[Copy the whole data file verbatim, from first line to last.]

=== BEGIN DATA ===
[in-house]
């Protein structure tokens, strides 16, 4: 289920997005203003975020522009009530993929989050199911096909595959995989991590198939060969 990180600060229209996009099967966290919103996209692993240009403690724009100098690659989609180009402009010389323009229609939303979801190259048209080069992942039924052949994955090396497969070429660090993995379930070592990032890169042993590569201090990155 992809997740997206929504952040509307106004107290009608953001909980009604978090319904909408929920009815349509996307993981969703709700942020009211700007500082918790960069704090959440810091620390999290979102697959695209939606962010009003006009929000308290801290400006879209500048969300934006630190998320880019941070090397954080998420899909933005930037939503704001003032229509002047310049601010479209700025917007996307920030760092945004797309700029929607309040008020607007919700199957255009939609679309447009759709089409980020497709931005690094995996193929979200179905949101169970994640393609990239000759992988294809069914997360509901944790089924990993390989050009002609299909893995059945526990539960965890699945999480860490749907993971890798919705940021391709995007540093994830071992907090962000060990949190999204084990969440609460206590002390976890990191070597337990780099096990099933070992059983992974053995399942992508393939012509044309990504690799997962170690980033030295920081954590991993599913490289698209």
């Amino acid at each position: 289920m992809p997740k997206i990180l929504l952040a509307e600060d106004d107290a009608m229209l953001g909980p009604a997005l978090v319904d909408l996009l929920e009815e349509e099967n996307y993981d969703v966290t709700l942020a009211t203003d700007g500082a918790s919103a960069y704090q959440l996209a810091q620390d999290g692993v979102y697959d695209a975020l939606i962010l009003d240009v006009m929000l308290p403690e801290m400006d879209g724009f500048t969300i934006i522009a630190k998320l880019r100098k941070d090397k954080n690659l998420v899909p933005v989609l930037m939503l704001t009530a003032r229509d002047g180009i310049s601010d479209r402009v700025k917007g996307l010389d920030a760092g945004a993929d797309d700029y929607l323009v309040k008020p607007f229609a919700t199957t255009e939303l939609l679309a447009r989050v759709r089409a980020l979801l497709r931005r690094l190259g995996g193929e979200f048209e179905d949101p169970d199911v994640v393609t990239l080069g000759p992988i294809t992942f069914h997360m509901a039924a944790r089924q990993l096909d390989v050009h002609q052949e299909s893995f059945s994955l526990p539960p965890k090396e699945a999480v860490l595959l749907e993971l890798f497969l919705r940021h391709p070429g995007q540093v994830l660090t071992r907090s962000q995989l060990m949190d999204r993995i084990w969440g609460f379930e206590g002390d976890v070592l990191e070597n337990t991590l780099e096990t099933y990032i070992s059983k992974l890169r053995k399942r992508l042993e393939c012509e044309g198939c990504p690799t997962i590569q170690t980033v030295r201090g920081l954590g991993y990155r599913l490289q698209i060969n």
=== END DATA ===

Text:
[in-house]
């Protein structure tokens, strides 16, 4: 289920997005203003975020522009009530993929989050199911096909595959995989991590198939060969 990180600060229209996009099967966290919103996209692993240009403690724009100098690659989609180009402009010389323009229609939303979801190259048209080069992942039924052949994955090396497969070429660090993995379930070592990032890169042993590569201090990155 992809997740997206929504952040509307106004107290009608953001909980009604978090319904909408929920009815349509996307993981969703709700942020009211700007500082918790960069704090959440810091620390999290979102697959695209939606962010009003006009929000308290801290400006879209500048969300934006630190998320880019941070090397954080998420899909933005930037939503704001003032229509002047310049601010479209700025917007996307920030760092945004797309700029929607309040008020607007919700199957255009939609679309447009759709089409980020497709931005690094995996193929979200179905949101169970994640393609990239000759992988294809069914997360509901944790089924990993390989050009002609299909893995059945526990539960965890699945999480860490749907993971890798919705940021391709995007540093994830071992907090962000060990949190999204084990969440609460206590002390976890990191070597337990780099096990099933070992059983992974053995399942992508393939012509044309990504690799997962170690980033030295920081954590991993599913490289698209």
């Amino acid at each position: 289920m992809p997740k997206i990180l929504l952040a509307e600060d106004d107290a009608m229209l953001g909980p009604a997005l978090v319904d909408l996009l929920e009815e349509e099967n996307y993981d969703v966290t709700l942020a009211t203003d700007g500082a918790s919103a960069y704090q959440l996209a810091q620390d999290g692993v979102y697959d695209a975020l939606i962010l009003d240009v006009m929000l308290p403690e801290m400006d879209g724009f500048t969300i934006i522009a630190k998320l880019r100098k941070d090397k954080n690659l998420v899909p933005v989609l930037m939503l704001t009530a003032r229509d002047g180009i310049s601010d479209r402009v700025k917007g996307l010389d920030a760092g945004a993929d797309d700029y929607l323009v309040k008020p607007f229609a919700t199957t255009e939303l939609l679309a447009r989050v759709r089409a980020l979801l497709r931005r690094l190259g995996g193929e979200f048209e179905d949101p169970d199911v994640v393609t990239l080069g000759p992988i294809t992942f069914h997360m509901a039924a944790r089924q990993l096909d390989v050009h002609q052949e299909s893995f059945s994955l526990p539960p965890k090396e699945a999480v860490l595959l749907e993971l890798f497969l919705r940021h391709p070429g995007q540093v994830l660090t071992r907090s962000q995989l060990m949190d999204r993995i084990w969440g609460f379930e206590g002390d976890v070592l990191e070597n337990t991590l780099e096990t099933y990032i070992s059983k992974l890169r053995k399942r992508l042993e393939c012509e044309g198939c990504p690799t997962i590569q170690t980033v030295r201090g920081l954590g991993y990155r599913l490289q698209i060969n």